Short answer. No.
Just asking the question spoils the answer. Talk about a ripe subject. Political writers are ripe by nature. Every election season produces a new legion whose livelihood depends on winning the prize (political office). Ripe to the point of bursting. Ready to eat. Soft. Lush. Juicy. Like a ripe Brie, outhouse, or fish.
Balanced answer. Perhaps.
Political writing over the last few decades has advanced steadily down the path of strewn truth, bruised egos, battered facts, blunted insight, and most recently, alt-news and alternative facts. Fact checking is more geometry than algebra. It’s not so much a difference between facts and opinions as it is between my facts and yours. So, the historic ethical norm of truth is not expected in political discourse. But until 2016, the historical norm of accountability was an ethical premise in political writing. Not so much in 2018. The convincing lie gets more votes than the doubtful truth. If your side doubts the truth of your opponent, you win without offering proof. Such a deal!
Funny thing happened to grass roots and brass politics. The short answer and the long answer is the same answer. Political, eh? Post-truth politics. That’s our ethical reality. What was once a science is now a cult. The first liar never stands a chance. The midterms framed culture by debating emotion and deflating policy. Taking policy positions out of running for office is like taking the apple out of pie. What’s left are talking points. Ignore rebuttals. That’s the middle answer—political mush.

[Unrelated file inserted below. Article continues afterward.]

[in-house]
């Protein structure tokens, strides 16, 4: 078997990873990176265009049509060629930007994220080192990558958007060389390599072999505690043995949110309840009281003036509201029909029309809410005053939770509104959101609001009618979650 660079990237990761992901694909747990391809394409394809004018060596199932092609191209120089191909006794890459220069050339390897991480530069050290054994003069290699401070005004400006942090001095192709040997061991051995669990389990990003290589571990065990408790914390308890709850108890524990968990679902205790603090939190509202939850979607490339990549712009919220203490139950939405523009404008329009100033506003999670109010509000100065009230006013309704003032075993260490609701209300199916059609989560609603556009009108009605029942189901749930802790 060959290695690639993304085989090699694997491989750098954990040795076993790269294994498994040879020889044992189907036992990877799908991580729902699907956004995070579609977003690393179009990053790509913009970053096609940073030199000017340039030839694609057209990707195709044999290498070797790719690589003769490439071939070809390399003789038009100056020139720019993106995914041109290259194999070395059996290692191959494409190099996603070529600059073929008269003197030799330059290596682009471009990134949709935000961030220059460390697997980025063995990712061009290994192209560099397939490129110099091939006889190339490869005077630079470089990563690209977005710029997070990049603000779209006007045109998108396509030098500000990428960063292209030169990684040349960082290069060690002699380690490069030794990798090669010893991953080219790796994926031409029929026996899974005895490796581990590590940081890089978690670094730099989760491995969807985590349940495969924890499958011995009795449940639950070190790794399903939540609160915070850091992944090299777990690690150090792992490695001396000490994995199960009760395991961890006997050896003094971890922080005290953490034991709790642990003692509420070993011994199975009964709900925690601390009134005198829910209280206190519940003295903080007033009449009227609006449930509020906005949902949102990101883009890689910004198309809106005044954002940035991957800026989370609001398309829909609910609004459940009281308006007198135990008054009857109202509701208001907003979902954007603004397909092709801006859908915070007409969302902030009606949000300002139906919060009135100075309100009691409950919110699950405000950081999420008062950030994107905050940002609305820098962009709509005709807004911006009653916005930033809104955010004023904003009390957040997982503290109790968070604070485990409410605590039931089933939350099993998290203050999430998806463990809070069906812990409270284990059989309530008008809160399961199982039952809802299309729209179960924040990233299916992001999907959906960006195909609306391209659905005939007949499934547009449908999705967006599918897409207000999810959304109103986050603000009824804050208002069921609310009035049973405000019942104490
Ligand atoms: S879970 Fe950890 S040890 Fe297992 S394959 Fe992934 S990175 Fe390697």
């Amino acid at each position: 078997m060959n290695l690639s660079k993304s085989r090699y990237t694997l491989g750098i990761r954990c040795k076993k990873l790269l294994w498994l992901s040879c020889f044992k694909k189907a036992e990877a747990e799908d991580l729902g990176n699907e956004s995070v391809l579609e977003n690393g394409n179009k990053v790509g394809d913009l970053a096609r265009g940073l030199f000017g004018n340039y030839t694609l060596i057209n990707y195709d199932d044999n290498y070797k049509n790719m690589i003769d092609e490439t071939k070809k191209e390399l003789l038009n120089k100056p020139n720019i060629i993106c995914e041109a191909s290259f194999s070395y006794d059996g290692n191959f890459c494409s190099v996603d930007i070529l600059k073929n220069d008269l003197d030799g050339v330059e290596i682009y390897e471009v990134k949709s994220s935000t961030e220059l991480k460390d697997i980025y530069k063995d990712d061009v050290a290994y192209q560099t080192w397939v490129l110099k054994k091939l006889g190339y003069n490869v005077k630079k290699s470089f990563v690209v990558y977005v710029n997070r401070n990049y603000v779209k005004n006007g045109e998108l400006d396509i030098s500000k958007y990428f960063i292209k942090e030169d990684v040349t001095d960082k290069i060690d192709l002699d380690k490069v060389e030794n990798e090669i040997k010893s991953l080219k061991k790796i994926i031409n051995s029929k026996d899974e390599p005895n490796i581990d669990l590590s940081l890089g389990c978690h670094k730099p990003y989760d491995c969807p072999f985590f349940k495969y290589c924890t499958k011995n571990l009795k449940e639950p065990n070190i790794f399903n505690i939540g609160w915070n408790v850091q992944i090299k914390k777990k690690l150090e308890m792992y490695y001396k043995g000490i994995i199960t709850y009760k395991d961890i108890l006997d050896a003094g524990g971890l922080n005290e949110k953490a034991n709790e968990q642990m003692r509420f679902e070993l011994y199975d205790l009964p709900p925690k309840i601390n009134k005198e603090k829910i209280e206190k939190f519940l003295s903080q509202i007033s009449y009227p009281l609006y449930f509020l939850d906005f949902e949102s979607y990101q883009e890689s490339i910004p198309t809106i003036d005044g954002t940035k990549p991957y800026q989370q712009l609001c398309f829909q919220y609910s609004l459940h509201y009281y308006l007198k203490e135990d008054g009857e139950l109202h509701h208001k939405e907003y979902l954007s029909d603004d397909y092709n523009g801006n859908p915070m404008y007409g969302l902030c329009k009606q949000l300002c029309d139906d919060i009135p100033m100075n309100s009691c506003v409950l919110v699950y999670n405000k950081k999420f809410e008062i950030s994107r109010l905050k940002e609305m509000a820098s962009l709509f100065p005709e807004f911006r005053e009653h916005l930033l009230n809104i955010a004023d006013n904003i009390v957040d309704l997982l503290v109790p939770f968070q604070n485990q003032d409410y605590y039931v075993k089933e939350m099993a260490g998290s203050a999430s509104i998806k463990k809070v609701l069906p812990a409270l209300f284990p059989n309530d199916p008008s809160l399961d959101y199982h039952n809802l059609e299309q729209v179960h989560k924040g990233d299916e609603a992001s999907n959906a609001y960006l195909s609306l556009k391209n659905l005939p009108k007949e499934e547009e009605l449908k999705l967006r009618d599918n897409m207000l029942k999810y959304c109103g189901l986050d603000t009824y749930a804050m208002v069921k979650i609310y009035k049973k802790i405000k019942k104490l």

Long form answer. The ethics of political writing is nuanced.
It is ethically acceptable to overstate chances of success, make unlikely promises, and engage in rhetorical framing to fit any given situation. It is ethical for underdog candidates to ignore policy positions while trumpeting change if the administration in power changes. It is stand-up politics to claim to be anti-regulatory schemes as long as it serves the interests of big business. You can be against corruption in office as long as you don’t raise taxes to fight corruption. You can be against dark money and accept some of it, unless it turns out to be politically incorrect, in which case you have to advocate, in writing, that you’ll give it back if the donor gets caught.
In the olden days you could not appear to be ruthless. Today it’s OK if you’re ruthless about whatever your base wants.
Reading books used to be a given for all political candidates, irrespective of ideological bent. Now known book-readers are suspect. Not of being ethical, but of being elite. Being elite is the new devil.
And he doesn’t wear Parada, she wears Target.
I am an author and a part-time lawyer with a focus on ethics and professional discipline. I teach creative writing and ethics to law students at Arizona State University. Read my bio.
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